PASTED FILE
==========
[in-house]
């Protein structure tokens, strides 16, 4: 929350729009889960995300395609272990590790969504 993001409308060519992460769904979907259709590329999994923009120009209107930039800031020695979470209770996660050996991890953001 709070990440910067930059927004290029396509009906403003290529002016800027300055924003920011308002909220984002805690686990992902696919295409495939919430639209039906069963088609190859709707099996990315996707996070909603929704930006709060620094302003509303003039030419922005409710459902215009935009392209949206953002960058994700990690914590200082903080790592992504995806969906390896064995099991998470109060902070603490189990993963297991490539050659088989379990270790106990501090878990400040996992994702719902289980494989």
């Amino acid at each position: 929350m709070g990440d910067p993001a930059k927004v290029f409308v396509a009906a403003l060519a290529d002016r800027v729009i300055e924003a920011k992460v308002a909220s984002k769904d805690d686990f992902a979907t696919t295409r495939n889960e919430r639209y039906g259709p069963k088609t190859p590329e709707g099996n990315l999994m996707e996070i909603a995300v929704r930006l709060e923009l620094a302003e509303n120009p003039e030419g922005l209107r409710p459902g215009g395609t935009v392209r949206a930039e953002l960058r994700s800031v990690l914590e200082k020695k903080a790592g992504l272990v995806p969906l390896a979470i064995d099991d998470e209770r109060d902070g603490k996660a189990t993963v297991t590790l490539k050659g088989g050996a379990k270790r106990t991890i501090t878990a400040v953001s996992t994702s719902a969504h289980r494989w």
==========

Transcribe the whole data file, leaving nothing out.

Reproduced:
[in-house]
């Protein structure tokens, strides 16, 4: 929350729009889960995300395609272990590790969504 993001409308060519992460769904979907259709590329999994923009120009209107930039800031020695979470209770996660050996991890953001 709070990440910067930059927004290029396509009906403003290529002016800027300055924003920011308002909220984002805690686990992902696919295409495939919430639209039906069963088609190859709707099996990315996707996070909603929704930006709060620094302003509303003039030419922005409710459902215009935009392209949206953002960058994700990690914590200082903080790592992504995806969906390896064995099991998470109060902070603490189990993963297991490539050659088989379990270790106990501090878990400040996992994702719902289980494989």
């Amino acid at each position: 929350m709070g990440d910067p993001a930059k927004v290029f409308v396509a009906a403003l060519a290529d002016r800027v729009i300055e924003a920011k992460v308002a909220s984002k769904d805690d686990f992902a979907t696919t295409r495939n889960e919430r639209y039906g259709p069963k088609t190859p590329e709707g099996n990315l999994m996707e996070i909603a995300v929704r930006l709060e923009l620094a302003e509303n120009p003039e030419g922005l209107r409710p459902g215009g395609t935009v392209r949206a930039e953002l960058r994700s800031v990690l914590e200082k020695k903080a790592g992504l272990v995806p969906l390896a979470i064995d099991d998470e209770r109060d902070g603490k996660a189990t993963v297991t590790l490539k050659g088989g050996a379990k270790r106990t991890i501090t878990a400040v953001s996992t994702s719902a969504h289980r494989w």